Arts and Entertainment
|Love and drama in the afternoon|
|Romance, twisted plots, characters keep viewers tuned in|
|Published Wednesday, June 26, 2013 10:00 am|
|Sean Blakemore plays Shawn Butler in the ABC-TV daytime drama "General Hospital."|
Luke and Laura. Jack and Erica. Nash and Jessica.
If you're a fan of soap operas, you know these are legendary TV romances Americans couldn't get enough of.
Though viewership is not what it once was, daytime dramas continue to keep audiences captive after more than 80 years on air.
Soap operas, which debuted in 1930 in Chicago, started on radio and got their name because they were first sponsored by soap companies. The programs went national in 1931 when NBC Blue Network broadcast "Clara, Lu and Em."
Originally targeted to stay-at-home moms, soap operas found a fan base among men as well and their popularity often ran through generations of families. Many viewers remember watching “the stories” with their mothers and grandmothers or at least being hushed when the shows came back on after a commercial break.
Brandy Henry’s mom was such a fan, she named her daughter after a character in “Edge of Night,” one of her favorites.
Henry, a cashier at Books-A-Million in Concord, said she first started watching soaps with her mom. Although she doesn’t watch as often as she once did, Henry said she continues to catch an episode every now and then.
“It’s nice to have a kind of escape,” she said.
So what keeps fans hooked on soaps after all these years?
According to life123.com, good daytime drama has three essential elements: melodrama, scandal and romance. The storylines seem to go on forever and the plots usually involve characters with amnesia or that die and return from the dead, evil twins and murder.
These bogus storylines do not bother Henry.
“That’s just what made it really good,” she said.
But others, like Amira Alexander of Raleigh, say they are just too much over the top.
“I tried, but I couldn’t stick with it,” she said. “It was too corny and the acting is horrible.”
The demand for daytime soaps had decreased drastically over the past two decades. Many have gone off the air.
According to Nielsen, one of the longest running soaps, “General Hospital,” went from a high of 7.1 million viewers in the 1993-94 television season to 2.4 million viewers during the 2011-12 season. Other soaps that remain on air, such as “Young and Restless,” “The Bold and Beautiful,” and “Days of Our Lives,” aren’t doing much better in the ratings department.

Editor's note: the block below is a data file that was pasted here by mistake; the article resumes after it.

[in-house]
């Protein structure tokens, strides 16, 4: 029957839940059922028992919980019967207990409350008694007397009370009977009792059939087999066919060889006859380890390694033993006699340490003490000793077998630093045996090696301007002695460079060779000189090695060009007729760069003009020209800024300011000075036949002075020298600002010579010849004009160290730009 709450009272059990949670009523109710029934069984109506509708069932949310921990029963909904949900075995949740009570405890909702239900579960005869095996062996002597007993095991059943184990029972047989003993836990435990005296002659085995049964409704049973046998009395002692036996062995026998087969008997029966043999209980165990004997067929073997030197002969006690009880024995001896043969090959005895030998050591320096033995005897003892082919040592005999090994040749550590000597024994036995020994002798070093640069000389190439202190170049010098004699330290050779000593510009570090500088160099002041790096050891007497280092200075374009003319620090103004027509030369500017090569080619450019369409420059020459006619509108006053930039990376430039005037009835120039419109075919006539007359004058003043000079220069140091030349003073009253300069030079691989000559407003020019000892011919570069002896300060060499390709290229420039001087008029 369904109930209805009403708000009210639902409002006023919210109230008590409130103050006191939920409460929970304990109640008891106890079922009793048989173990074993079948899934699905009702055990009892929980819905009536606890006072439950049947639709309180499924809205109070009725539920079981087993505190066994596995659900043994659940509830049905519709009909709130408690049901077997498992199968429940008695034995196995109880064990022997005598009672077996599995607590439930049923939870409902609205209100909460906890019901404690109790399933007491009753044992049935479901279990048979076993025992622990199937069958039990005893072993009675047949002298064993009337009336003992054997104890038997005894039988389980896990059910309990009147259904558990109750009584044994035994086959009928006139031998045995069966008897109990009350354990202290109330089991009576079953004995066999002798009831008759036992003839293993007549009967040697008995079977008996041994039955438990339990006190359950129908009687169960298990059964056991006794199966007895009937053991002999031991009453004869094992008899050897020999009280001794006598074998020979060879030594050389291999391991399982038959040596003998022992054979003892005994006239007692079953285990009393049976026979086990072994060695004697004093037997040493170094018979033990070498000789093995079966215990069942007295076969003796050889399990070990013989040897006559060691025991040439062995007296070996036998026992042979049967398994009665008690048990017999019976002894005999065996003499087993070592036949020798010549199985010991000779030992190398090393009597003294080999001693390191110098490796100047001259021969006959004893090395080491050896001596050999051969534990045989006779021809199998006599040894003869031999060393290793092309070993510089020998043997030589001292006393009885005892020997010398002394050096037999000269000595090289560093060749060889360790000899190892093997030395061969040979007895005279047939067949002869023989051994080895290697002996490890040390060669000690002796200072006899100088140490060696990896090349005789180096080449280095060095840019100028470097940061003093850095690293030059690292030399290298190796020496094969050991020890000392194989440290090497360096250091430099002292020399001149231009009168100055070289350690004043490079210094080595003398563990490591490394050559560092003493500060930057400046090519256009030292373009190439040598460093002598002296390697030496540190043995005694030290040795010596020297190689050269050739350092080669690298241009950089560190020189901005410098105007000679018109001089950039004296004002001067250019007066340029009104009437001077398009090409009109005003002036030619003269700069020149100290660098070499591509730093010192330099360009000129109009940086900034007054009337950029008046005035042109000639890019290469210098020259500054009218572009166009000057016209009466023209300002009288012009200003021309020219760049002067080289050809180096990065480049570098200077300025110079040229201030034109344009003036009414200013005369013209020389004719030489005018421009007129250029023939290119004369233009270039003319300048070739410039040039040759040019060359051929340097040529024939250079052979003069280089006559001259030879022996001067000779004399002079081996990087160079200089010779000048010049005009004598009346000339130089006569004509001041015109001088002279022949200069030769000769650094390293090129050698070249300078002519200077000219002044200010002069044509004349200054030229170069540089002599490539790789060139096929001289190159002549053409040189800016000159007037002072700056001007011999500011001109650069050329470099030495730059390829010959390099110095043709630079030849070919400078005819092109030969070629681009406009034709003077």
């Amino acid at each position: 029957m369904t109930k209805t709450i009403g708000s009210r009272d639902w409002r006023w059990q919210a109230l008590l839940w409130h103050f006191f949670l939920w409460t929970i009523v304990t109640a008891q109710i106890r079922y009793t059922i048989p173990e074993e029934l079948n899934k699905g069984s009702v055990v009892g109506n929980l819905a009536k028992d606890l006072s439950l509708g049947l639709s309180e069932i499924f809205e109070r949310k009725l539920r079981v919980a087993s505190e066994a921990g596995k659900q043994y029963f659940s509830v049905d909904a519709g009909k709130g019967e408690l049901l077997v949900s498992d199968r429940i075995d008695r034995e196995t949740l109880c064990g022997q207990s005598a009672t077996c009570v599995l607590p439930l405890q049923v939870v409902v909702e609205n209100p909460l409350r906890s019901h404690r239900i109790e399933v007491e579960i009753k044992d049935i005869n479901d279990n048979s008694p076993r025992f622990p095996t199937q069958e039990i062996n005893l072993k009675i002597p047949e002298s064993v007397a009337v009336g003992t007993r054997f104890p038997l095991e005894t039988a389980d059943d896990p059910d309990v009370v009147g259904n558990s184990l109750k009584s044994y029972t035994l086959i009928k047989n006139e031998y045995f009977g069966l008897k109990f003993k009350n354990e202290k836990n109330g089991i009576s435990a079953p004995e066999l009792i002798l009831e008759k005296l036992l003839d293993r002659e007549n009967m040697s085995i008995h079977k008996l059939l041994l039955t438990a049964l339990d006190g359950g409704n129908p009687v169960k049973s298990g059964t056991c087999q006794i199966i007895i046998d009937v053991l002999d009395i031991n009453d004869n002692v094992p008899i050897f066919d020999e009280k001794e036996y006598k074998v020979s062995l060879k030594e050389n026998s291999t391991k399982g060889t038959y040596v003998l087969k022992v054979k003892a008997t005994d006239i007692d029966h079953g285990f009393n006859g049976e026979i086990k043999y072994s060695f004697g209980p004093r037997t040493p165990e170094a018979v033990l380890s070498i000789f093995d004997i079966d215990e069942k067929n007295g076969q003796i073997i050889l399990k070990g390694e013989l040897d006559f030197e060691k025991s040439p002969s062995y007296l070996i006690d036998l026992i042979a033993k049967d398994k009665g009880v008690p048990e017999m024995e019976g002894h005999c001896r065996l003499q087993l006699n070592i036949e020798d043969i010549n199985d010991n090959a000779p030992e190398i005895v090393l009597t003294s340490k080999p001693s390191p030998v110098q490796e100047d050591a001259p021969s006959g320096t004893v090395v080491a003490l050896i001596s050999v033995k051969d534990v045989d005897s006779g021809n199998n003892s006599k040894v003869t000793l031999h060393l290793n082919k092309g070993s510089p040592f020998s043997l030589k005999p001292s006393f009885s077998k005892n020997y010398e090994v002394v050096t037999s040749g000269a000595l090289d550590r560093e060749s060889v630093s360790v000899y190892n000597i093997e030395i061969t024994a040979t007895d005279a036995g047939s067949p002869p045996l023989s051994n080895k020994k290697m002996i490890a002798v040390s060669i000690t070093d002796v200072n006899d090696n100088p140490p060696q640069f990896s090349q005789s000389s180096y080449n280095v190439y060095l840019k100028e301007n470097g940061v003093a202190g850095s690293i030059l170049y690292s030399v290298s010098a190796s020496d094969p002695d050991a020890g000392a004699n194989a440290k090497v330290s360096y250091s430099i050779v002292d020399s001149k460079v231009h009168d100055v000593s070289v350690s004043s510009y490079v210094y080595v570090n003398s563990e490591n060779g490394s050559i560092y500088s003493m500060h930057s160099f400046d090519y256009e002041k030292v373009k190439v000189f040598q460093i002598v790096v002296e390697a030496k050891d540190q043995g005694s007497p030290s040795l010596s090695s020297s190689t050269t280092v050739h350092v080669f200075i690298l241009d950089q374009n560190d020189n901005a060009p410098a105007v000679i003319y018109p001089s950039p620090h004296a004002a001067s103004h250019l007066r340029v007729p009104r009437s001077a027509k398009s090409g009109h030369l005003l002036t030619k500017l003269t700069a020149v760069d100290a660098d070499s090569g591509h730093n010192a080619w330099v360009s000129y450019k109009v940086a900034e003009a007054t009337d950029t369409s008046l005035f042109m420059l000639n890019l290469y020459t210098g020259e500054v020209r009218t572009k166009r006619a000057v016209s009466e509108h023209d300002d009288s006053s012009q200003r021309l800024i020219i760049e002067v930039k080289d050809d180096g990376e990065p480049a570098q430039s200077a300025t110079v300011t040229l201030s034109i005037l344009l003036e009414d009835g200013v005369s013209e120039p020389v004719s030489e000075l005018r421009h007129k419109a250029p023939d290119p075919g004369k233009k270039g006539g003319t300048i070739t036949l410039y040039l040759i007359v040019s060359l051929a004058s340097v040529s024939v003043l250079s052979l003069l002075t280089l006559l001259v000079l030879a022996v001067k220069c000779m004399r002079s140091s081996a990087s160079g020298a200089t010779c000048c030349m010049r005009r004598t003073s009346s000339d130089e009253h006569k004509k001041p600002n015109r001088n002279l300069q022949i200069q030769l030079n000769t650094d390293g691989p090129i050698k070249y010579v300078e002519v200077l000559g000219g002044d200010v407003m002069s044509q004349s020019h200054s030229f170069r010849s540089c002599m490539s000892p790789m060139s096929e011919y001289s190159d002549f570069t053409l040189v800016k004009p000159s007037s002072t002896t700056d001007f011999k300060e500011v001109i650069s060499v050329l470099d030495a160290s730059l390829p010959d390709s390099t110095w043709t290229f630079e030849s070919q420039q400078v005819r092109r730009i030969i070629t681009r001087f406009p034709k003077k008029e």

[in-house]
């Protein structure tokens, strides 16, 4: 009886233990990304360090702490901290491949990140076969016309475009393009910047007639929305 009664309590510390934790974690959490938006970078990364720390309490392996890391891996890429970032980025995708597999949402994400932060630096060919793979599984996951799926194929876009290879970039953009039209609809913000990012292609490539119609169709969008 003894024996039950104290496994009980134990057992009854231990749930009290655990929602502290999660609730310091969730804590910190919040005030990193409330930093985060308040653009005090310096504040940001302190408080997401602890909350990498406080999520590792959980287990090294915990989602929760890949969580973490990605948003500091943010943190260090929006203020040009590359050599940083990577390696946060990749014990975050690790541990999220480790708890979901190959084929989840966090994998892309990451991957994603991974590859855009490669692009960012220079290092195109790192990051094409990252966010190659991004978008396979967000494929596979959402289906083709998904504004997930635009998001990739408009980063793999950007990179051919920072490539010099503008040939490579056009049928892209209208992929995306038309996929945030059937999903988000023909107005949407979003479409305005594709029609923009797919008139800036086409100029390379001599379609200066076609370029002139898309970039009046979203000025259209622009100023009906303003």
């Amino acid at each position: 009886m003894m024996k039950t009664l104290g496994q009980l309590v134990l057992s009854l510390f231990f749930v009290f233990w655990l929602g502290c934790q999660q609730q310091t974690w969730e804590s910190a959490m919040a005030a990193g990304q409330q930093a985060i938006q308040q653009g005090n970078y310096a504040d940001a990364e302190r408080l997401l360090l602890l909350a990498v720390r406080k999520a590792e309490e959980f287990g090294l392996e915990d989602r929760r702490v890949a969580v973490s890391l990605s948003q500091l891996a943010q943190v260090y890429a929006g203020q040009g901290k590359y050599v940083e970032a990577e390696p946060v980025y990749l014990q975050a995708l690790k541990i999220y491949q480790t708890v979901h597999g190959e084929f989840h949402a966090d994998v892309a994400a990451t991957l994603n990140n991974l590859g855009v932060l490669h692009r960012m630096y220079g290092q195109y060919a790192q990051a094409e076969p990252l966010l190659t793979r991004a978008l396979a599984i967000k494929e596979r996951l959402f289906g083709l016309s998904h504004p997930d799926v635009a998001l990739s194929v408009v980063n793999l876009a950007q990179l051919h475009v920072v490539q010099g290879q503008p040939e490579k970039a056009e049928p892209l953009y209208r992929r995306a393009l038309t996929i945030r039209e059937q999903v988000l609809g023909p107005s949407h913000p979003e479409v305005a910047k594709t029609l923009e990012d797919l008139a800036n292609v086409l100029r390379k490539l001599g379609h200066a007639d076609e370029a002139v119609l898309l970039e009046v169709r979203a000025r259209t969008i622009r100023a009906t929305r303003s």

Like Henry, Jessica Geruschat began watching with her mom, but she no longer watches because most of her favorites are off the air.
“I used to, like 10 years ago,” she said. “None of the good ones are on anymore.”
Playing the part
Not only were soaps popular with viewers, they were also favored by actors like Ray Dooley.
Dooley, who runs the Professional Actor Training Program at UNC-Chapel Hill, worked as a day player on daytime dramas back in the 1980s. His credits include being featured on “One Life to Live,” “Guiding Light” and “The Doctors.”
As a day player, Dooley often played one-time roles, such as a doctor delivering news to a family. Once he played a CPA giving news to the head of a corporation.
He said soaps are great training grounds for actors who want to hone their skills.
“It’s like boot-camp for camera-acting,” he said. “The focus is on confidence, not necessarily on brilliance. Once the confidence is there and the confidence in working with the camera is there, then as an actor you’re much more able to allow inspiration to hit and do something that is really interesting. It’s a great way to instill confidence and basic acting skills.”
Though soaps don’t have the abundance of viewership they once enjoyed, Dooley said it is the writing and intertwining connections between the characters that keep people watching.
“The appeal, I think,” he said, “are the compelling stories, the interpersonal relationships that are followed.”
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